At some point, all of us have felt exasperation with our congressional representatives and their propensity for pettiness, arrogance, accusations, rudeness, and lying. But thus far, at least, this current bunch, although seemingly engaged in endless verbal claims and counterclaims, has managed to refrain from maiming and killing one another.
Such, however, has not always been the case. History tells us that many 19th century congressmen reported for work with pistols, canes, and Bowie knives in hand, and they were not afraid to use them on their fellow congressmen if they felt a political point needed added emphasis.
Much of what we know about congressional violence in antebellum America comes from letters written by congressmen or other observers in attendance, journal notes of Benjamin Brown French, a New Hampshire lawyer who spent 40 years documenting the frequent acts of congressional violence, and leading newspapers of that time — The New York Times, reporting from the North’s perspective, and The Charleston (South Carolina) Mercury, reporting the South’s position. Both papers, we’re told, apparently added, deleted, or embellished details of reported incidents, depending on the favorability to their political slant.
Joanne B. Freeman, a Yale historian and professor, has documented more than 70 violent exchanges among congressmen that she identified while researching her book, “The Field of Blood: Violence in Congress and the Road to the Civil War.”
“It was not,” she wrote, “a kind era.”
Indeed, it was not, as demonstrated in the following three incidents.
In 1838, Jonathan Cilley (D-Maine), made a comment on the House floor angering a Whig newspaper editor. The editor, in turn, insisted William Graves (D-Kentucky), defend the honor of the Democrats. While neither man had any personal malice toward the other, nevertheless, they chose their weapons and met in Prince George’s County, Maryland, on Feb. 24 for a duel. Apparently both men had little experience with firearms. We’re told that both fired twice, and either the guns misfired or both men missed their intended mark. Finally, on the third attempt, Cilley was shot dead.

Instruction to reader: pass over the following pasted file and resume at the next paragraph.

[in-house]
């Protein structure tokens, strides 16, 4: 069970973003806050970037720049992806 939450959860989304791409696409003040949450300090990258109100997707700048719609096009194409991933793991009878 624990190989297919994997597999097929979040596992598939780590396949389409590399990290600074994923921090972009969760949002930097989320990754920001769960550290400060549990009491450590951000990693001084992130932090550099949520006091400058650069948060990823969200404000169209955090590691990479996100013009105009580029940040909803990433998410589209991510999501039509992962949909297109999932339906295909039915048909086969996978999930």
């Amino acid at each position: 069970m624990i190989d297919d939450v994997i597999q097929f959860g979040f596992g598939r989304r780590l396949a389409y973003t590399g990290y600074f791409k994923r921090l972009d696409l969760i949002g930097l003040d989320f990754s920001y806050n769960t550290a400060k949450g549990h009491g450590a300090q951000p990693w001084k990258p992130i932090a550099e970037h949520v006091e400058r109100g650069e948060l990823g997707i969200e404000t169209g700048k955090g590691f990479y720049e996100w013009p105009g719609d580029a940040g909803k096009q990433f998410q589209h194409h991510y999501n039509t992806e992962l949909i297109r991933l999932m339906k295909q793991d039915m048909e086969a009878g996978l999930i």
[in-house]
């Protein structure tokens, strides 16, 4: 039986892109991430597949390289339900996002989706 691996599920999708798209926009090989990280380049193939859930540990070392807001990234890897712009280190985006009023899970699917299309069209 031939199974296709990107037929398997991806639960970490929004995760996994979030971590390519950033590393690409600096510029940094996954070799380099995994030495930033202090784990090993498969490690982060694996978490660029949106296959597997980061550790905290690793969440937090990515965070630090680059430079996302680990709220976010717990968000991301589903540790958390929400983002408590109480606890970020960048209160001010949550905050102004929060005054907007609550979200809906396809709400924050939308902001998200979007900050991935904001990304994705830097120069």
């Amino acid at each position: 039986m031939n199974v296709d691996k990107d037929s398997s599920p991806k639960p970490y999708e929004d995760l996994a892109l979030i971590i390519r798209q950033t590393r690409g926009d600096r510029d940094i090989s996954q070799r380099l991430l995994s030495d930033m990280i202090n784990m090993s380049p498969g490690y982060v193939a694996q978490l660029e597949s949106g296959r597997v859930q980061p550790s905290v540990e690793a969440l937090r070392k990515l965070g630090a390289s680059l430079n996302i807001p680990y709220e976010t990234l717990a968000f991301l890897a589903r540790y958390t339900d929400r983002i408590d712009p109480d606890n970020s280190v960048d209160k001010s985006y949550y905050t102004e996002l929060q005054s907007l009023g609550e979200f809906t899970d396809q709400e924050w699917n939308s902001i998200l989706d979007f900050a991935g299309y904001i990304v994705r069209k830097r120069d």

The next year, Congress passed a law against dueling
Freeman writes of the incident: “He [Graves] was acquitted for excusable homicide and reelected, only to pull his knife on another legislator during debate, though this time the sound of colleagues cocking pistols stopped him cold.”
In another incident, following the Senate’s adjournment on May 22, 1856, Rep. Preston Brooks (D-South Carolina), stormed into the Senate and nearly beat to death abolitionist Sen. Charles Sumner (R-Massachusetts). Following the caning incident, Sumner spent three years recuperating before returning to the Senate. In her article, Violence in Congress Before the Civil War…, Becky Little, a D.C. journalist, describes Brooks’ rationale for the attack: “Brooks chose to beat Sumner rather than risk breaking the anti-dueling law because, he argued, dueling ‘would subject me to legal penalties more severe than would be imposed for a simple assault and battery.’”
Yet a third story of congressional violence began on Feb. 6, 1858, shortly before 2 a.m., when Laurence Keitt (D-South Carolina) and abolitionist Galusha Grow (R-Pennsylvania) began fighting on the House floor. Other members of their respective parties joined the bedlam in what would be described by U.S. House of Representatives: History, Art & Archives as “the most infamous brawl in the history of the U.S. House of Representatives…. More than 30 members joined the melee.”
Various sources tell us the scrimmage came to an end when Representatives John “Bowie Knife” Potter and Cadwallader Washburn (both, R-Wisconsin) snatched the wig from the head of Representative William Barksdale (D-Mississippi). As Barksdale attempted to recapture and replace the wig, in his haste, he put it on backwards, making him such a comical sight, the combatants began laughing, and the affair came to an abrupt end.
Whether the Civil War could have been averted had these congressional representatives been a little less argumentative and a little more cooperative is a topic for debate by historians, but in Freeman’s words: “This wasn’t just about goofy guys in Washington — what goes on in Congress reflects the state of the nation.”
As it did then, so it does now.
M.K. Sprinkle writes from Hampstead. Her column appears every other Saturday. Email her at firstname.lastname@example.org.